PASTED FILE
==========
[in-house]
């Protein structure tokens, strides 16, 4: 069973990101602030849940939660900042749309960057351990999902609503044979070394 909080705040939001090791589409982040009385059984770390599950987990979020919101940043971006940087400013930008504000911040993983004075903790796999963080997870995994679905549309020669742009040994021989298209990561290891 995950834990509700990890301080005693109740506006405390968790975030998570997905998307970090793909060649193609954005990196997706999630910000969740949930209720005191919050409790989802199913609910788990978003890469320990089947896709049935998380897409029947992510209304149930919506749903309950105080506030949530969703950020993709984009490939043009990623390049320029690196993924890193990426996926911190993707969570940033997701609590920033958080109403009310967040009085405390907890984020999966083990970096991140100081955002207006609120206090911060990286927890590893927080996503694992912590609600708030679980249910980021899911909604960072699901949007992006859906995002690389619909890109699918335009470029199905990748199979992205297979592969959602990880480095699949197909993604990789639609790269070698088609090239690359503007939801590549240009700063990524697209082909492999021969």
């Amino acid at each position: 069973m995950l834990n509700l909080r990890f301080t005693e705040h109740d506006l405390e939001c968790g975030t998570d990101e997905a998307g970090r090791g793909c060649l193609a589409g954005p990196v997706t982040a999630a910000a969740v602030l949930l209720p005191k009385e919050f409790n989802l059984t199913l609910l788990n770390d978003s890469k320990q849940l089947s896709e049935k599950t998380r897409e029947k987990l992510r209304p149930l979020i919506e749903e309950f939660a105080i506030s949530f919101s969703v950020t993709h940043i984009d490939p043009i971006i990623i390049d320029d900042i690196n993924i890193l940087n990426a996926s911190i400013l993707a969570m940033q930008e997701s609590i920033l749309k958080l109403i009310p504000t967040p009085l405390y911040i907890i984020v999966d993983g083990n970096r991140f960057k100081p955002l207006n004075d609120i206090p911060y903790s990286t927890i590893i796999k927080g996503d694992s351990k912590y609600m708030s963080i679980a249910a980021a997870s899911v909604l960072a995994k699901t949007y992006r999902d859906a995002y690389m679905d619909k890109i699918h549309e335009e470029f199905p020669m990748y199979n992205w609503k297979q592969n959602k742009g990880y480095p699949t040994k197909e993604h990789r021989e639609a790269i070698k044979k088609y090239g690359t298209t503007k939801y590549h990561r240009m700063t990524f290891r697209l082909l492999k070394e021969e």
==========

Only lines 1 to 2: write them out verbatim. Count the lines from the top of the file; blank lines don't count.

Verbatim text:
[in-house]
């Protein structure tokens, strides 16, 4: 069973990101602030849940939660900042749309960057351990999902609503044979070394 909080705040939001090791589409982040009385059984770390599950987990979020919101940043971006940087400013930008504000911040993983004075903790796999963080997870995994679905549309020669742009040994021989298209990561290891 995950834990509700990890301080005693109740506006405390968790975030998570997905998307970090793909060649193609954005990196997706999630910000969740949930209720005191919050409790989802199913609910788990978003890469320990089947896709049935998380897409029947992510209304149930919506749903309950105080506030949530969703950020993709984009490939043009990623390049320029690196993924890193990426996926911190993707969570940033997701609590920033958080109403009310967040009085405390907890984020999966083990970096991140100081955002207006609120206090911060990286927890590893927080996503694992912590609600708030679980249910980021899911909604960072699901949007992006859906995002690389619909890109699918335009470029199905990748199979992205297979592969959602990880480095699949197909993604990789639609790269070698088609090239690359503007939801590549240009700063990524697209082909492999021969």